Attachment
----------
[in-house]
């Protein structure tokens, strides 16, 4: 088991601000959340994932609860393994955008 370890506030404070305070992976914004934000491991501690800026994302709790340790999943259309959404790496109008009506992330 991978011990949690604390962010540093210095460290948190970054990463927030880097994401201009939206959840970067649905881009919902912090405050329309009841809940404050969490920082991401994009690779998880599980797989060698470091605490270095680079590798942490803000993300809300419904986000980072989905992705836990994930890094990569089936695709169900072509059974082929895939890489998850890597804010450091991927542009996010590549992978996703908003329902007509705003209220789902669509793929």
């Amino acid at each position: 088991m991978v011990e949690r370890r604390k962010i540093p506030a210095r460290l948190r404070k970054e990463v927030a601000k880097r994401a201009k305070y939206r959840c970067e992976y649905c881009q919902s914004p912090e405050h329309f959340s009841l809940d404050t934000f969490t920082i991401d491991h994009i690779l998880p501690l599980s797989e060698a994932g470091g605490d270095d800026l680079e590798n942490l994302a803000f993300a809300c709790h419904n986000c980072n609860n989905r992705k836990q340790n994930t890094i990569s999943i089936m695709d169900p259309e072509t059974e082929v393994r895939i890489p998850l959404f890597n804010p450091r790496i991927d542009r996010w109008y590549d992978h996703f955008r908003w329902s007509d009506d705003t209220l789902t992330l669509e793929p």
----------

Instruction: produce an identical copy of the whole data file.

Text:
[in-house]
């Protein structure tokens, strides 16, 4: 088991601000959340994932609860393994955008 370890506030404070305070992976914004934000491991501690800026994302709790340790999943259309959404790496109008009506992330 991978011990949690604390962010540093210095460290948190970054990463927030880097994401201009939206959840970067649905881009919902912090405050329309009841809940404050969490920082991401994009690779998880599980797989060698470091605490270095680079590798942490803000993300809300419904986000980072989905992705836990994930890094990569089936695709169900072509059974082929895939890489998850890597804010450091991927542009996010590549992978996703908003329902007509705003209220789902669509793929």
């Amino acid at each position: 088991m991978v011990e949690r370890r604390k962010i540093p506030a210095r460290l948190r404070k970054e990463v927030a601000k880097r994401a201009k305070y939206r959840c970067e992976y649905c881009q919902s914004p912090e405050h329309f959340s009841l809940d404050t934000f969490t920082i991401d491991h994009i690779l998880p501690l599980s797989e060698a994932g470091g605490d270095d800026l680079e590798n942490l994302a803000f993300a809300c709790h419904n986000c980072n609860n989905r992705k836990q340790n994930t890094i990569s999943i089936m695709d169900p259309e072509t059974e082929v393994r895939i890489p998850l959404f890597n804010p450091r790496i991927d542009r996010w109008y590549d992978h996703f955008r908003w329902s007509d009506d705003t209220l789902t992330l669509e793929p």